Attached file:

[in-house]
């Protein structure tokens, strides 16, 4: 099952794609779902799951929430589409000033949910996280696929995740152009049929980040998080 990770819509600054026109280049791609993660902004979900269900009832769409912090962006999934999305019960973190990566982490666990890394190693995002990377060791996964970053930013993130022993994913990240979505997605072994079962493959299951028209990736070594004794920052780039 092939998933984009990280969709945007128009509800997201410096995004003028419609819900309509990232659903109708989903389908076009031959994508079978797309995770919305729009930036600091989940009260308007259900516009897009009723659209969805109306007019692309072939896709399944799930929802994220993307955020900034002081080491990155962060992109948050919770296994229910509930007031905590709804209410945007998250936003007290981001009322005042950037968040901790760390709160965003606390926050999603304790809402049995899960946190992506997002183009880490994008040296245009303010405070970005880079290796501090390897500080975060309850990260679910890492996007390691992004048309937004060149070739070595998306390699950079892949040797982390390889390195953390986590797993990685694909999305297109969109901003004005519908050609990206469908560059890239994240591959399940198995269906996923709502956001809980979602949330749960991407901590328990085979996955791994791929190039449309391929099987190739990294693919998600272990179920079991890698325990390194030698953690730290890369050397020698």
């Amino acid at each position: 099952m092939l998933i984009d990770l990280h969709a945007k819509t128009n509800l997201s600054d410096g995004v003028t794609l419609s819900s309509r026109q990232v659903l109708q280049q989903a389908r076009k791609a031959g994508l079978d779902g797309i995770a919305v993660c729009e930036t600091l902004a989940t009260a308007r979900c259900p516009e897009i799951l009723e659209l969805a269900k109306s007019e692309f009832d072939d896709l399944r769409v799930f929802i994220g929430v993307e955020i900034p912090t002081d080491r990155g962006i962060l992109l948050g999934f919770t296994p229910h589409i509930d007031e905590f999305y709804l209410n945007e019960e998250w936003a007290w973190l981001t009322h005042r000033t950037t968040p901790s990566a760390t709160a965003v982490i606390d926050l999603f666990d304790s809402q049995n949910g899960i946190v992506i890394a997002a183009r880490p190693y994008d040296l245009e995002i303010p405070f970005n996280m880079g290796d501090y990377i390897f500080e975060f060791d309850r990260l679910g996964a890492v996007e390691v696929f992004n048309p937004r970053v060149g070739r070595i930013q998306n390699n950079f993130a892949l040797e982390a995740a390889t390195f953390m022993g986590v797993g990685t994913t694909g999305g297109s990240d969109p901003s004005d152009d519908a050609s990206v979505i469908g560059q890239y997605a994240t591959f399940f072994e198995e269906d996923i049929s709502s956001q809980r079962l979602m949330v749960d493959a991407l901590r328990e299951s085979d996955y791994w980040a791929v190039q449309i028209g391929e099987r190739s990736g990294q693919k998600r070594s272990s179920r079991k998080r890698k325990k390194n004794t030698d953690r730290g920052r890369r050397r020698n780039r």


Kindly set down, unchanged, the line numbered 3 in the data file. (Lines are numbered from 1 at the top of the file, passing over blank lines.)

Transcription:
């Amino acid at each position: 099952m092939l998933i984009d990770l990280h969709a945007k819509t128009n509800l997201s600054d410096g995004v003028t794609l419609s819900s309509r026109q990232v659903l109708q280049q989903a389908r076009k791609a031959g994508l079978d779902g797309i995770a919305v993660c729009e930036t600091l902004a989940t009260a308007r979900c259900p516009e897009i799951l009723e659209l969805a269900k109306s007019e692309f009832d072939d896709l399944r769409v799930f929802i994220g929430v993307e955020i900034p912090t002081d080491r990155g962006i962060l992109l948050g999934f919770t296994p229910h589409i509930d007031e905590f999305y709804l209410n945007e019960e998250w936003a007290w973190l981001t009322h005042r000033t950037t968040p901790s990566a760390t709160a965003v982490i606390d926050l999603f666990d304790s809402q049995n949910g899960i946190v992506i890394a997002a183009r880490p190693y994008d040296l245009e995002i303010p405070f970005n996280m880079g290796d501090y990377i390897f500080e975060f060791d309850r990260l679910g996964a890492v996007e390691v696929f992004n048309p937004r970053v060149g070739r070595i930013q998306n390699n950079f993130a892949l040797e982390a995740a390889t390195f953390m022993g986590v797993g990685t994913t694909g999305g297109s990240d969109p901003s004005d152009d519908a050609s990206v979505i469908g560059q890239y997605a994240t591959f399940f072994e198995e269906d996923i049929s709502s956001q809980r079962l979602m949330v749960d493959a991407l901590r328990e299951s085979d996955y791994w980040a791929v190039q449309i028209g391929e099987r190739s990736g990294q693919k998600r070594s272990s179920r079991k998080r890698k325990k390194n004794t030698d953690r730290g920052r890369r050397r020698n780039r």